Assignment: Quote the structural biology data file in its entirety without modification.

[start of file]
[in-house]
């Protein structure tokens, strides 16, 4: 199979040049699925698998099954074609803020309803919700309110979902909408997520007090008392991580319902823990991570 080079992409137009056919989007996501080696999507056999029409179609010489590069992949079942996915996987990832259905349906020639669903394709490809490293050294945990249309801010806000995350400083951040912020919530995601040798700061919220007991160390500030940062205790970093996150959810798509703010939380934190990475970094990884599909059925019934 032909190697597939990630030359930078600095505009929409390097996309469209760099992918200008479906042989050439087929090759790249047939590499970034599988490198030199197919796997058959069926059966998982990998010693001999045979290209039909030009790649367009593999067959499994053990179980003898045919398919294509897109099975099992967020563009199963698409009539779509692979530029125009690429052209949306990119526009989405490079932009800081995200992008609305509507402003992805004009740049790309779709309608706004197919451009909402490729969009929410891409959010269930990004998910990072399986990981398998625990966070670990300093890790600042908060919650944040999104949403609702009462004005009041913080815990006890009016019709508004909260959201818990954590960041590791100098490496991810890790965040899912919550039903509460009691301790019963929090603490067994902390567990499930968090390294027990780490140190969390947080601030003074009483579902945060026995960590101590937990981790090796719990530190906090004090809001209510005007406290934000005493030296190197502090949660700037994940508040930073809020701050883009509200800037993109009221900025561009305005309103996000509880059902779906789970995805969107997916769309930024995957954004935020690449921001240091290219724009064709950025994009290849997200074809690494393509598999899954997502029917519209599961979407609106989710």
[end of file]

[in-house]
């Protein structure tokens, strides 16, 4: 199979040049699925698998099954074609803020309803919700309110979902909408997520007090008392991580319902823990991570 080079992409137009056919989007996501080696999507056999029409179609010489590069992949079942996915996987990832259905349906020639669903394709490809490293050294945990249309801010806000995350400083951040912020919530995601040798700061919220007991160390500030940062205790970093996150959810798509703010939380934190990475970094990884599909059925019934 032909190697597939990630030359930078600095505009929409390097996309469209760099992918200008479906042989050439087929090759790249047939590499970034599988490198030199197919796997058959069926059966998982990998010693001999045979290209039909030009790649367009593999067959499994053990179980003898045919398919294509897109099975099992967020563009199963698409009539779509692979530029125009690429052209949306990119526009989405490079932009800081995200992008609305509507402003992805004009740049790309779709309608706004197919451009909402490729969009929410891409959010269930990004998910990072399986990981398998625990966070670990300093890790600042908060919650944040999104949403609702009462004005009041913080815990006890009016019709508004909260959201818990954590960041590791100098490496991810890790965040899912919550039903509460009691301790019963929090603490067994902390567990499930968090390294027990780490140190969390947080601030003074009483579902945060026995960590101590937990981790090796719990530190906090004090809001209510005007406290934000005493030296190197502090949660700037994940508040930073809020701050883009509200800037993109009221900025561009305005309103996000509880059902779906789970995805969107997916769309930024995957954004935020690449921001240091290219724009064709950025994009290849997200074809690494393509598999899954997502029917519209599961979407609106989710």